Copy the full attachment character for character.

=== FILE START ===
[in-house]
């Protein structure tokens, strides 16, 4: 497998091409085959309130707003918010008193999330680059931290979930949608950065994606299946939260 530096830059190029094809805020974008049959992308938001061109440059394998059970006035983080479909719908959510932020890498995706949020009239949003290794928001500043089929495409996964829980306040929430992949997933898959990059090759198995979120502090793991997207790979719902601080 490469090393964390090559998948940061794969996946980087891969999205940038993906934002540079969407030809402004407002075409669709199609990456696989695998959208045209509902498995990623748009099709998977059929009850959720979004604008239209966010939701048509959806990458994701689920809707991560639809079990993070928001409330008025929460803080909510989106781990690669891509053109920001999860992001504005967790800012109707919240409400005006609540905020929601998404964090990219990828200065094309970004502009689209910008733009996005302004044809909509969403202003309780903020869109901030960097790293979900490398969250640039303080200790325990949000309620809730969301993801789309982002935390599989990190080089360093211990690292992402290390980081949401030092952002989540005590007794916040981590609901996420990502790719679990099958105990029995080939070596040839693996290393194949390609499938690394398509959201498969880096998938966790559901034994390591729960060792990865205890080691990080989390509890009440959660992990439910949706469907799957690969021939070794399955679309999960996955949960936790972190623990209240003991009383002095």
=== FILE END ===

[in-house]
């Protein structure tokens, strides 16, 4: 497998091409085959309130707003918010008193999330680059931290979930949608950065994606299946939260 530096830059190029094809805020974008049959992308938001061109440059394998059970006035983080479909719908959510932020890498995706949020009239949003290794928001500043089929495409996964829980306040929430992949997933898959990059090759198995979120502090793991997207790979719902601080 490469090393964390090559998948940061794969996946980087891969999205940038993906934002540079969407030809402004407002075409669709199609990456696989695998959208045209509902498995990623748009099709998977059929009850959720979004604008239209966010939701048509959806990458994701689920809707991560639809079990993070928001409330008025929460803080909510989106781990690669891509053109920001999860992001504005967790800012109707919240409400005006609540905020929601998404964090990219990828200065094309970004502009689209910008733009996005302004044809909509969403202003309780903020869109901030960097790293979900490398969250640039303080200790325990949000309620809730969301993801789309982002935390599989990190080089360093211990690292992402290390980081949401030092952002989540005590007794916040981590609901996420990502790719679990099958105990029995080939070596040839693996290393194949390609499938690394398509959201498969880096998938966790559901034994390591729960060792990865205890080691990080989390509890009440959660992990439910949706469907799957690969021939070794399955679309999960996955949960936790972190623990209240003991009383002095």